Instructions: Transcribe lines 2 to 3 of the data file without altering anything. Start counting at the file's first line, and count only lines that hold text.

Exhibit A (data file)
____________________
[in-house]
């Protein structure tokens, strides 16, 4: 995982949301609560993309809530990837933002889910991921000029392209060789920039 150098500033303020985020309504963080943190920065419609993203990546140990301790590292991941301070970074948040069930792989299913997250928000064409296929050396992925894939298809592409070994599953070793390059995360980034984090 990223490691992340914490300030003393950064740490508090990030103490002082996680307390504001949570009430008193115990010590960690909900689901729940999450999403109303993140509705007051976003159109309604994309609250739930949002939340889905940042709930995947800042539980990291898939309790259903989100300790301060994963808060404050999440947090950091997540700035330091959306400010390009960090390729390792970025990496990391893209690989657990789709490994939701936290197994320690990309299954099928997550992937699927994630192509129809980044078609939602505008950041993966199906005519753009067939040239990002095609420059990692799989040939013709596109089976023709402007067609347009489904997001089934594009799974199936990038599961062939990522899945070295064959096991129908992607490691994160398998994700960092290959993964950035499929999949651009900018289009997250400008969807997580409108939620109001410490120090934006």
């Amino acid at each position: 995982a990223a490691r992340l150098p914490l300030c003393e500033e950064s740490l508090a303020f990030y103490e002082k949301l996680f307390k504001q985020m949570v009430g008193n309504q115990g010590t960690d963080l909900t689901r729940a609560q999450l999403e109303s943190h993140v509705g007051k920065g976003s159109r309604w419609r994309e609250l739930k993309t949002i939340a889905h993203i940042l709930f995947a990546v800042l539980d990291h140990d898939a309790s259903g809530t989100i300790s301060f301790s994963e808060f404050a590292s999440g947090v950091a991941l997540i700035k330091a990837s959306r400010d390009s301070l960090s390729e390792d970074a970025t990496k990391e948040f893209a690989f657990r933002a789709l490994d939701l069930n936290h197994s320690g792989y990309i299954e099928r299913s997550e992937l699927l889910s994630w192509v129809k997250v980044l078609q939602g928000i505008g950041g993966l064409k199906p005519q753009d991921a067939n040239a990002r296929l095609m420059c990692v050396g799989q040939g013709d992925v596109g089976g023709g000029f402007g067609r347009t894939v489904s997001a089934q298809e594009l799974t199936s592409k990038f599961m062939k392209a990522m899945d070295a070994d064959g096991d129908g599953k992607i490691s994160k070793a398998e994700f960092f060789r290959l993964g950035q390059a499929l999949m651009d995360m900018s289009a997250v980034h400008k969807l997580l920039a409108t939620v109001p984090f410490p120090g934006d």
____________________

């Protein structure tokens, strides 16, 4: 995982949301609560993309809530990837933002889910991921000029392209060789920039 150098500033303020985020309504963080943190920065419609993203990546140990301790590292991941301070970074948040069930792989299913997250928000064409296929050396992925894939298809592409070994599953070793390059995360980034984090 990223490691992340914490300030003393950064740490508090990030103490002082996680307390504001949570009430008193115990010590960690909900689901729940999450999403109303993140509705007051976003159109309604994309609250739930949002939340889905940042709930995947800042539980990291898939309790259903989100300790301060994963808060404050999440947090950091997540700035330091959306400010390009960090390729390792970025990496990391893209690989657990789709490994939701936290197994320690990309299954099928997550992937699927994630192509129809980044078609939602505008950041993966199906005519753009067939040239990002095609420059990692799989040939013709596109089976023709402007067609347009489904997001089934594009799974199936990038599961062939990522899945070295064959096991129908992607490691994160398998994700960092290959993964950035499929999949651009900018289009997250400008969807997580409108939620109001410490120090934006």
């Amino acid at each position: 995982a990223a490691r992340l150098p914490l300030c003393e500033e950064s740490l508090a303020f990030y103490e002082k949301l996680f307390k504001q985020m949570v009430g008193n309504q115990g010590t960690d963080l909900t689901r729940a609560q999450l999403e109303s943190h993140v509705g007051k920065g976003s159109r309604w419609r994309e609250l739930k993309t949002i939340a889905h993203i940042l709930f995947a990546v800042l539980d990291h140990d898939a309790s259903g809530t989100i300790s301060f301790s994963e808060f404050a590292s999440g947090v950091a991941l997540i700035k330091a990837s959306r400010d390009s301070l960090s390729e390792d970074a970025t990496k990391e948040f893209a690989f657990r933002a789709l490994d939701l069930n936290h197994s320690g792989y990309i299954e099928r299913s997550e992937l699927l889910s994630w192509v129809k997250v980044l078609q939602g928000i505008g950041g993966l064409k199906p005519q753009d991921a067939n040239a990002r296929l095609m420059c990692v050396g799989q040939g013709d992925v596109g089976g023709g000029f402007g067609r347009t894939v489904s997001a089934q298809e594009l799974t199936s592409k990038f599961m062939k392209a990522m899945d070295a070994d064959g096991d129908g599953k992607i490691s994160k070793a398998e994700f960092f060789r290959l993964g950035q390059a499929l999949m651009d995360m900018s289009a997250v980034h400008k969807l997580l920039a409108t939620v109001p984090f410490p120090g934006d």